When is a foot not a foot? When it's a Subway Footlong, according to a picture posted by a customer which has been doing the rounds on the internet. The Australian sandwich connoisseur whipped out his measuring tape – as you do – and discovered that his sandwich came up short. A mere 11-ish inches.
The New York Post then followed up the image with its own crack investigation, finding that four out of seven Footlongs bought at locations in Manhattan, Brooklyn and Queens fell short of a foot. The controversy would have ended there. But now two New Jersey men have been so aggrieved that they've gone to court.
John Farley and Charles Noah Pendrack approached a lawyer after reading about the too-short sandwiches. The suit filed on Tuesday claims compensatory damages for the slight, and calls for a change in Subway's practices. Yesterday, the lawyer, one Stephen DeNittis, told ABC News that he was seeking class action status for the case. Mr DeNittis, who claims to have had sandwiches from 17 shops measured only to find that all came up short, is also preparing to file a similar case in Philadelphia.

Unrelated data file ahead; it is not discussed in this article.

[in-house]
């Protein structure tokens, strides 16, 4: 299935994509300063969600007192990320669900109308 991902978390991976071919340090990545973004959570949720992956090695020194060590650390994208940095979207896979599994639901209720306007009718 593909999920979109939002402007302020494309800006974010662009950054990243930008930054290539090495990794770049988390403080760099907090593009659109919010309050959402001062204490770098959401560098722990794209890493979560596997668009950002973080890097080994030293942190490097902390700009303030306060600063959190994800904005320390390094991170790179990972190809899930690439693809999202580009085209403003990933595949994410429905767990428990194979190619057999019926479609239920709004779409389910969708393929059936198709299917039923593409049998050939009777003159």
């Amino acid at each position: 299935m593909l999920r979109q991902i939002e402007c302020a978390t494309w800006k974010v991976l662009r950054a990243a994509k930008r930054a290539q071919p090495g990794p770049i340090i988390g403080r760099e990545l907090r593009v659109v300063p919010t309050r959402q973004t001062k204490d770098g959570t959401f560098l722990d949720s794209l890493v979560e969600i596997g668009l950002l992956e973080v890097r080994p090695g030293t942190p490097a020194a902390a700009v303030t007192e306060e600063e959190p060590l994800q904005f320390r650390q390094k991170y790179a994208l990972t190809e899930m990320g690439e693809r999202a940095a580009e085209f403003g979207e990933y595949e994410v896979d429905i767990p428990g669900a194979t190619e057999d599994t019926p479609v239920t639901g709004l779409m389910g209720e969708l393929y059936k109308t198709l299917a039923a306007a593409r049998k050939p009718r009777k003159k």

While Subway Australia has reportedly defended the shortfall by noting that Footlong is nothing more than a trademark, the company earlier told ABC that the discrepancy was down to the fact bread at its outlets was freshly baked.
Whatever the result of the case, the controversy seems to have confirmed at least one thing: size does matter. At least when it comes to sandwiches.Reuse content